Author(s): Durant JA, Corrier DE, Ricke SC
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Abstract The ability of Salmonella typhimurium to invade the intestinal mucosal cells is an important step in pathogenesis. This invasion process requires genes encoded on the Salmonella pathogenicity island 1 (SPI1). Two transcriptional activators, HilA and InvF, encoded in SPII regulate the expression of invasion genes in response to environmental stimuli such as osmolarity, oxygen tension, and pH. During its pathogenic life cycle, Salmonella typhimurium is also exposed to short-chain fatty acids (SCFA), especially acetate, propionate, and butyrate, in the intestinal lumen, as well as the SCFA used as food preservatives. The effects of SCFA on the expression of hilA and invF-lacZY transcriptional fusions were examined to determine the potential role of SCFA in the pathogenesis of Salmonella typhimurium. Growth rates were reduced by increasing SCFA concentrations at pH 6 but not at pH 7. At pH 7, hilA and invF expression was induced by acetate but not by propionate or butyrate, while at pH 6, all SCFA induced hilA and invF expression at 1 h. In general, hilA and invF expression levels when compared to respective control responses were higher at 1 h than at 4 and 8 h in the presence of most SCFA concentrations at pH 6. However, expression levels at 4 and 8 h were either similar or higher than the 1-h responses for the hilA-lacZY fusion strain in the presence of acetate while exposure to 20 mM propionate yielded similar levels of expression at 1, 4, and 8 h. The pH-dependent manner of induction suggests that entry of SCFA into the cell was necessary for induction. We speculate that SCFA may serve as an environmental signal that triggers the expression of invasion genes in the gastrointestinal tract.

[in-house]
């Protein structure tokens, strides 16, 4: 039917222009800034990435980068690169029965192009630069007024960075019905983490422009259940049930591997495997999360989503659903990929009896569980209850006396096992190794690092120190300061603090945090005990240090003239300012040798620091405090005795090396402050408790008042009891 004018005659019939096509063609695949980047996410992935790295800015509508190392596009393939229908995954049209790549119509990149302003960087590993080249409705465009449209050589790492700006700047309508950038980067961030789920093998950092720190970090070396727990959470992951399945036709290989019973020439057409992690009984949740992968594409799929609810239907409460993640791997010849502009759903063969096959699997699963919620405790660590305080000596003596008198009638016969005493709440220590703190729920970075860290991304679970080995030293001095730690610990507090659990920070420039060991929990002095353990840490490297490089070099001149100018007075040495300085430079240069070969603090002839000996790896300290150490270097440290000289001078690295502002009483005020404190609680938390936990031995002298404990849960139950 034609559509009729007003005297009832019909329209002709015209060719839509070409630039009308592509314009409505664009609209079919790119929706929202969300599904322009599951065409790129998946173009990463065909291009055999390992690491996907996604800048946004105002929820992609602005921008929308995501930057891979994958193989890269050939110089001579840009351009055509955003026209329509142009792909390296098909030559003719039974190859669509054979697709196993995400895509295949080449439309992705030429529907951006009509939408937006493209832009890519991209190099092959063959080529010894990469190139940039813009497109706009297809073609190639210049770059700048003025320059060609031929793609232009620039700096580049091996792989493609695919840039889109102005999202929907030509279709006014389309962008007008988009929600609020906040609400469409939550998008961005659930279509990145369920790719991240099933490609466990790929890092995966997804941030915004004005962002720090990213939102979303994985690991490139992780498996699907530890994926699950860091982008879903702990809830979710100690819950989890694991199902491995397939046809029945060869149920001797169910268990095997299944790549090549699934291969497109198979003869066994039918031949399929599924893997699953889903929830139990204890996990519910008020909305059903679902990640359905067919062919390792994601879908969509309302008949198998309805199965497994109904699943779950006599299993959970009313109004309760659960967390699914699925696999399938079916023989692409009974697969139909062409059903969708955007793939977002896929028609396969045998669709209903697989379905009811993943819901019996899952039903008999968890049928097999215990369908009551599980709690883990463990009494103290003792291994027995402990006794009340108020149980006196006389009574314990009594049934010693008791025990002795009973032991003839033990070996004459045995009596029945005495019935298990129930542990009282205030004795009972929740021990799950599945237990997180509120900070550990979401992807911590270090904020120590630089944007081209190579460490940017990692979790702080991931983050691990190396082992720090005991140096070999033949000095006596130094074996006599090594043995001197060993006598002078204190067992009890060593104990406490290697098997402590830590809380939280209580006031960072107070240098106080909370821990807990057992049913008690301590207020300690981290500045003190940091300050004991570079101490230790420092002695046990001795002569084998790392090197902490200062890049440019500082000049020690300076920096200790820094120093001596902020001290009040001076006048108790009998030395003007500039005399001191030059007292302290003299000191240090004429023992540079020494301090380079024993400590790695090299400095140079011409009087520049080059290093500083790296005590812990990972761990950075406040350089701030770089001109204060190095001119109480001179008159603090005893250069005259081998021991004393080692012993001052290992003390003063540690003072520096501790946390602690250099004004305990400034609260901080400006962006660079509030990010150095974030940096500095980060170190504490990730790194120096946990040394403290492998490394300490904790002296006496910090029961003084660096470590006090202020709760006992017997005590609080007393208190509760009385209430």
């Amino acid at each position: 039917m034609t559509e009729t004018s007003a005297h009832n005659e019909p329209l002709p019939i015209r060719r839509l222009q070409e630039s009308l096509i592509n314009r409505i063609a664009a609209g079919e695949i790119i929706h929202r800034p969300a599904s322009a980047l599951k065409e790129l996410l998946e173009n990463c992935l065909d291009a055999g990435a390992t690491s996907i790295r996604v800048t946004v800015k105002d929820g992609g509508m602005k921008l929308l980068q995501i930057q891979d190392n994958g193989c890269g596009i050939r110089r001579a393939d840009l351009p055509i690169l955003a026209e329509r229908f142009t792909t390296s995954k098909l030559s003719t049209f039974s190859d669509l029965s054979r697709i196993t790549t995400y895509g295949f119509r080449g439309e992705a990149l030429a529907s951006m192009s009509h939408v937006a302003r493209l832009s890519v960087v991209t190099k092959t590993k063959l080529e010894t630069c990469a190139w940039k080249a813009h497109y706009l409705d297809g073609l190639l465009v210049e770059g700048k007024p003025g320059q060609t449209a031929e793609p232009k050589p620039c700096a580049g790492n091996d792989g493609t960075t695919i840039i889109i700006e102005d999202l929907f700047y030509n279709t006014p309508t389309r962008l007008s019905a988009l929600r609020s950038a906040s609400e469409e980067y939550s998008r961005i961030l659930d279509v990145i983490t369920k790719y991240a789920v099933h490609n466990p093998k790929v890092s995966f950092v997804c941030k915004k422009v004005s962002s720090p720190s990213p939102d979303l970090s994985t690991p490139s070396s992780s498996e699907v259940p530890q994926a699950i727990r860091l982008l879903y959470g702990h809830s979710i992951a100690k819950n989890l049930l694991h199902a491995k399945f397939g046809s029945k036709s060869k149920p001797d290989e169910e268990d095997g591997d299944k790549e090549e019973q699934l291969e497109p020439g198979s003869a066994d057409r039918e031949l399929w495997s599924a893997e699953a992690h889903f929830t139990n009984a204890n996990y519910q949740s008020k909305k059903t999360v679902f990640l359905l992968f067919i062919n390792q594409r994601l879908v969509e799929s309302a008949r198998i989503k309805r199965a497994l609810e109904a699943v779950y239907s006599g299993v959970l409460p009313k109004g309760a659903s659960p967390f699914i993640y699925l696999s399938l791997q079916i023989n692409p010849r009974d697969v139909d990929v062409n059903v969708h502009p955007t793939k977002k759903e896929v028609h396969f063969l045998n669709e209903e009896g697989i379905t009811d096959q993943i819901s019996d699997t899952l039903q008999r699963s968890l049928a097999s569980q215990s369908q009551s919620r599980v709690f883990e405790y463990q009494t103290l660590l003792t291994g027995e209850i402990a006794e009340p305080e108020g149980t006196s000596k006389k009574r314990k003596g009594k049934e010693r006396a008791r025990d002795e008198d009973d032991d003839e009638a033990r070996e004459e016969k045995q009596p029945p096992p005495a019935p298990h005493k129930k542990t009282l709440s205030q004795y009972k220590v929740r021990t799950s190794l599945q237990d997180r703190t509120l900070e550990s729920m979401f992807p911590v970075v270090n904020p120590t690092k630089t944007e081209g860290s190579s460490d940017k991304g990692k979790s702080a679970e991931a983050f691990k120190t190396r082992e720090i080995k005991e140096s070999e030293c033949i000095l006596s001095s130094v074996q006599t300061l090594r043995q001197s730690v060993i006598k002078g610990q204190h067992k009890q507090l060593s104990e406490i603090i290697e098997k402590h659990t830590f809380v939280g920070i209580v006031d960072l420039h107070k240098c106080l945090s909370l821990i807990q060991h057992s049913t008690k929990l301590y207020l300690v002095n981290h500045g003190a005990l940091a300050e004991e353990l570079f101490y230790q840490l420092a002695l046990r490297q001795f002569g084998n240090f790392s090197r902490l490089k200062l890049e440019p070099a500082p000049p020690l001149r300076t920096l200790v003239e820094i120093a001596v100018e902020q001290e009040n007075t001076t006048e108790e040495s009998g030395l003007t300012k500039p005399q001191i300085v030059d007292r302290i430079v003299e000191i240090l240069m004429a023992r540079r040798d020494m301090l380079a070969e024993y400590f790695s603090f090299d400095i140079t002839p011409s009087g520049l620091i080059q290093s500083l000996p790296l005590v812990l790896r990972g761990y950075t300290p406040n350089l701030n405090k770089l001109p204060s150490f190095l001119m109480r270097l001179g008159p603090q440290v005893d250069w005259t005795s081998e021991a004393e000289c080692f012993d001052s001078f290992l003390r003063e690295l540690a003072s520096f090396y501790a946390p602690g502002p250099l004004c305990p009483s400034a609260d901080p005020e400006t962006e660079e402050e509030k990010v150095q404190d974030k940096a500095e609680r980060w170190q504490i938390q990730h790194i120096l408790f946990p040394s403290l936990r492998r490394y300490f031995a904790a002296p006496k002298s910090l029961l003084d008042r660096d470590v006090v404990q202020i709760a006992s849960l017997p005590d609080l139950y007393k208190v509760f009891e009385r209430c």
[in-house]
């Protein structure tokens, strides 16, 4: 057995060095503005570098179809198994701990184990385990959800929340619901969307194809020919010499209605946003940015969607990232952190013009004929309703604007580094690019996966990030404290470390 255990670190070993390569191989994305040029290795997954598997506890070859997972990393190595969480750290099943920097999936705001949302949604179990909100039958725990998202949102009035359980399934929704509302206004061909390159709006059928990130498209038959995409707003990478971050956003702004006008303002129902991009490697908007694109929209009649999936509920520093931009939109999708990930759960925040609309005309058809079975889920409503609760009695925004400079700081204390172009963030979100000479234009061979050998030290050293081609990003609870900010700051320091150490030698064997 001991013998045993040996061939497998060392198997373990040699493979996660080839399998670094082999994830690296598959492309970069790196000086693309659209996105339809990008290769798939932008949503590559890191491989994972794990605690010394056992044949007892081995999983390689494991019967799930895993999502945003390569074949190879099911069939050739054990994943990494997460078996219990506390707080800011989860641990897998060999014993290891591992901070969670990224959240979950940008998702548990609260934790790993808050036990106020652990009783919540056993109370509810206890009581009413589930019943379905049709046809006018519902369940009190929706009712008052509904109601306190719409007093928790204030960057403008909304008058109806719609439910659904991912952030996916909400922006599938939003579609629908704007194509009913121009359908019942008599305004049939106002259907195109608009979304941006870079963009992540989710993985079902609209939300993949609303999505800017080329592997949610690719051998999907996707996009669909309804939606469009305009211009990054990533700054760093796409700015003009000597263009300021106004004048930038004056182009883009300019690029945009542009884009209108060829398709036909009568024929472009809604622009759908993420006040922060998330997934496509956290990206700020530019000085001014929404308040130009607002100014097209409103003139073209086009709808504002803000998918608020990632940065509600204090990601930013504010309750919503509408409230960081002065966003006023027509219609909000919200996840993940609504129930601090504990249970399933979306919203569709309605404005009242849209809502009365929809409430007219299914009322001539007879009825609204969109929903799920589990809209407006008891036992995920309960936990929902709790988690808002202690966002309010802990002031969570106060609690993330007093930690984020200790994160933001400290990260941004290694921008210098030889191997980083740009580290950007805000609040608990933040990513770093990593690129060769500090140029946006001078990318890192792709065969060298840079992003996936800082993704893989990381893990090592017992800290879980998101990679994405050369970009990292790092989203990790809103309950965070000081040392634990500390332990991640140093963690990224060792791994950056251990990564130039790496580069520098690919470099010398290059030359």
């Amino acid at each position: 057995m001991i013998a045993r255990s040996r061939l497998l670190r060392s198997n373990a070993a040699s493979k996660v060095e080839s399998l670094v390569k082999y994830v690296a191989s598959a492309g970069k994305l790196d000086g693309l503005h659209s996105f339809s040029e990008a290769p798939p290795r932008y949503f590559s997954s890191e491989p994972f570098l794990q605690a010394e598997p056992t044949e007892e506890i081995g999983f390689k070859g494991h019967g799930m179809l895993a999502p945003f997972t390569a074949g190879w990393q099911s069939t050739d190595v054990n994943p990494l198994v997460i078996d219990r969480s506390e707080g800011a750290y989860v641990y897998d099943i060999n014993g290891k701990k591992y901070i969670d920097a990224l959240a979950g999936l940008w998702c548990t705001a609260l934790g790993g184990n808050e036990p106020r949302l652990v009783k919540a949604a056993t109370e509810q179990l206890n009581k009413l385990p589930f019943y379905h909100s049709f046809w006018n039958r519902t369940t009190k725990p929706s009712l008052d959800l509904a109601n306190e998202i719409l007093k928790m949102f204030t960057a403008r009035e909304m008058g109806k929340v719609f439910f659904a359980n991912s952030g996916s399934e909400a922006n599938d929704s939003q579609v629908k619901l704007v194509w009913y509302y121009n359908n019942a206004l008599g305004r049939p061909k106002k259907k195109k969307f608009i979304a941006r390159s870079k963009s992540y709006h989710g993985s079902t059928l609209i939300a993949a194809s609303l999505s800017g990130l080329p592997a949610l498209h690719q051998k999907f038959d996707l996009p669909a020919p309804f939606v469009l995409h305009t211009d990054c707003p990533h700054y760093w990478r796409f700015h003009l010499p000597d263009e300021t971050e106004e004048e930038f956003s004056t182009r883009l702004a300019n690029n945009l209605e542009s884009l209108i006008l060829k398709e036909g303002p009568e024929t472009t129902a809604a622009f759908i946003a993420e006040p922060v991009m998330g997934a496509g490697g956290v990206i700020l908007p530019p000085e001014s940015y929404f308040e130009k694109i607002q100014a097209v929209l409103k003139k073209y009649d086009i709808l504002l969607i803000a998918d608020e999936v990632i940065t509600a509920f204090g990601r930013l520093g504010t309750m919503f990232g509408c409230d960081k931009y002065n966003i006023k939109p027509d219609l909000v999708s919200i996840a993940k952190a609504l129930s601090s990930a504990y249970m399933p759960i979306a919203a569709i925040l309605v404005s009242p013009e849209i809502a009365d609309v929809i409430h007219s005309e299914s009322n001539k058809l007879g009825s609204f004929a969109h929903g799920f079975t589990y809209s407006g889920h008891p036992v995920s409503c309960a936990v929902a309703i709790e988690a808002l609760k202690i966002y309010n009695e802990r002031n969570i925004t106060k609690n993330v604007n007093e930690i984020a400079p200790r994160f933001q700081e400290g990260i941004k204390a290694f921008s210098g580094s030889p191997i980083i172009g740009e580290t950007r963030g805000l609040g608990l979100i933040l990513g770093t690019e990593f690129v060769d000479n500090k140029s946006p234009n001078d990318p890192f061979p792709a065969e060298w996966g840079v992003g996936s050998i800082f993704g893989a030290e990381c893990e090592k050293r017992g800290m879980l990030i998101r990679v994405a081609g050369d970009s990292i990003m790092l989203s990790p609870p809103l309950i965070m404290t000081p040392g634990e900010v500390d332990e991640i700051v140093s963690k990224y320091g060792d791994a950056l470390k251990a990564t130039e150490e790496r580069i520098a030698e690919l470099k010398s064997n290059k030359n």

This article was published in J Food Prot
and referenced in Journal of Veterinary Science & Technology